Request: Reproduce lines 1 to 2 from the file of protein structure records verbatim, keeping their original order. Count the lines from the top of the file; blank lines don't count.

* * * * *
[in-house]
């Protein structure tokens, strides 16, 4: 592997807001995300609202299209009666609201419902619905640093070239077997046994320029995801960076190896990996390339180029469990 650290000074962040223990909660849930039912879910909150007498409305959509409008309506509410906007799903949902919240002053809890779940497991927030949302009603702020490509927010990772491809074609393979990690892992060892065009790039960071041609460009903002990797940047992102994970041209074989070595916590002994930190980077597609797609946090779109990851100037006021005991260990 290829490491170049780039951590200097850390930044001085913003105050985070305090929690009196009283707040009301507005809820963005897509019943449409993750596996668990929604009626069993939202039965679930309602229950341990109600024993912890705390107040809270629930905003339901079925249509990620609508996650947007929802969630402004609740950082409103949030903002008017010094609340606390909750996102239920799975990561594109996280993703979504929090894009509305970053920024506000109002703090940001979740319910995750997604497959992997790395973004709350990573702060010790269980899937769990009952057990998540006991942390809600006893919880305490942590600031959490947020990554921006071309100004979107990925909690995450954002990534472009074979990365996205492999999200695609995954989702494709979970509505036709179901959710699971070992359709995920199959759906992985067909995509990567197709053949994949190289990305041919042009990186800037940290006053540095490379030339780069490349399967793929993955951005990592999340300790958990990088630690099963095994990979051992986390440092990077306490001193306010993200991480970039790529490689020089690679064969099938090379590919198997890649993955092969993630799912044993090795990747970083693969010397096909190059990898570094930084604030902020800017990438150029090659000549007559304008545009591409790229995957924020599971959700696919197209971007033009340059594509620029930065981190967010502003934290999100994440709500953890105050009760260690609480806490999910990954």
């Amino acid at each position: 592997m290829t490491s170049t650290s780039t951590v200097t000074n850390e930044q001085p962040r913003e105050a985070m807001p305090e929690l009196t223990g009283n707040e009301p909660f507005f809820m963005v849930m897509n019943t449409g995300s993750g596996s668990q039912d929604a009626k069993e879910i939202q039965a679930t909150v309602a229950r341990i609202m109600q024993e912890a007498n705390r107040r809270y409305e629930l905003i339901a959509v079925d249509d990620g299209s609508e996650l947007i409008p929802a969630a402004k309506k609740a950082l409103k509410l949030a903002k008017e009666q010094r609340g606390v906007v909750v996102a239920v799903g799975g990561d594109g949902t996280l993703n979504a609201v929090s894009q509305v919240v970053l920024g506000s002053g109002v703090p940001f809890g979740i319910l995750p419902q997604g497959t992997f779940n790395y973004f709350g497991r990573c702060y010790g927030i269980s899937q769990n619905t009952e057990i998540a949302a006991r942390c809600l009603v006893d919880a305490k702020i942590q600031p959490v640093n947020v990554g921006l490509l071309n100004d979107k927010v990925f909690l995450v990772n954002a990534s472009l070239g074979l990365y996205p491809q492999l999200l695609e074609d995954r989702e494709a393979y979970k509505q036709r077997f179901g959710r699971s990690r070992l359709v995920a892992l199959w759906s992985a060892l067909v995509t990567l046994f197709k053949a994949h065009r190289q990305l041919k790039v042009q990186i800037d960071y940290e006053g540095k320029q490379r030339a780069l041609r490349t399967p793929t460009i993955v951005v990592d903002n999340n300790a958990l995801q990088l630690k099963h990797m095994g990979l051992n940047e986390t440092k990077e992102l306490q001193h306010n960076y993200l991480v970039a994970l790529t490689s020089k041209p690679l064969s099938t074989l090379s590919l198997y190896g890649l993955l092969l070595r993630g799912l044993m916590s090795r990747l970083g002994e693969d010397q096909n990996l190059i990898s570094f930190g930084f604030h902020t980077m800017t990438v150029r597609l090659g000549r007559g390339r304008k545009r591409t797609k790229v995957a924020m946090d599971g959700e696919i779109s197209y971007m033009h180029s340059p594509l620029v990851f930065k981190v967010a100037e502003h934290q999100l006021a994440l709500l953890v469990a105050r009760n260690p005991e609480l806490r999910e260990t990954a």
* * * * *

[in-house]
């Protein structure tokens, strides 16, 4: 592997807001995300609202299209009666609201419902619905640093070239077997046994320029995801960076190896990996390339180029469990 650290000074962040223990909660849930039912879910909150007498409305959509409008309506509410906007799903949902919240002053809890779940497991927030949302009603702020490509927010990772491809074609393979990690892992060892065009790039960071041609460009903002990797940047992102994970041209074989070595916590002994930190980077597609797609946090779109990851100037006021005991260990 290829490491170049780039951590200097850390930044001085913003105050985070305090929690009196009283707040009301507005809820963005897509019943449409993750596996668990929604009626069993939202039965679930309602229950341990109600024993912890705390107040809270629930905003339901079925249509990620609508996650947007929802969630402004609740950082409103949030903002008017010094609340606390909750996102239920799975990561594109996280993703979504929090894009509305970053920024506000109002703090940001979740319910995750997604497959992997790395973004709350990573702060010790269980899937769990009952057990998540006991942390809600006893919880305490942590600031959490947020990554921006071309100004979107990925909690995450954002990534472009074979990365996205492999999200695609995954989702494709979970509505036709179901959710699971070992359709995920199959759906992985067909995509990567197709053949994949190289990305041919042009990186800037940290006053540095490379030339780069490349399967793929993955951005990592999340300790958990990088630690099963095994990979051992986390440092990077306490001193306010993200991480970039790529490689020089690679064969099938090379590919198997890649993955092969993630799912044993090795990747970083693969010397096909190059990898570094930084604030902020800017990438150029090659000549007559304008545009591409790229995957924020599971959700696919197209971007033009340059594509620029930065981190967010502003934290999100994440709500953890105050009760260690609480806490999910990954």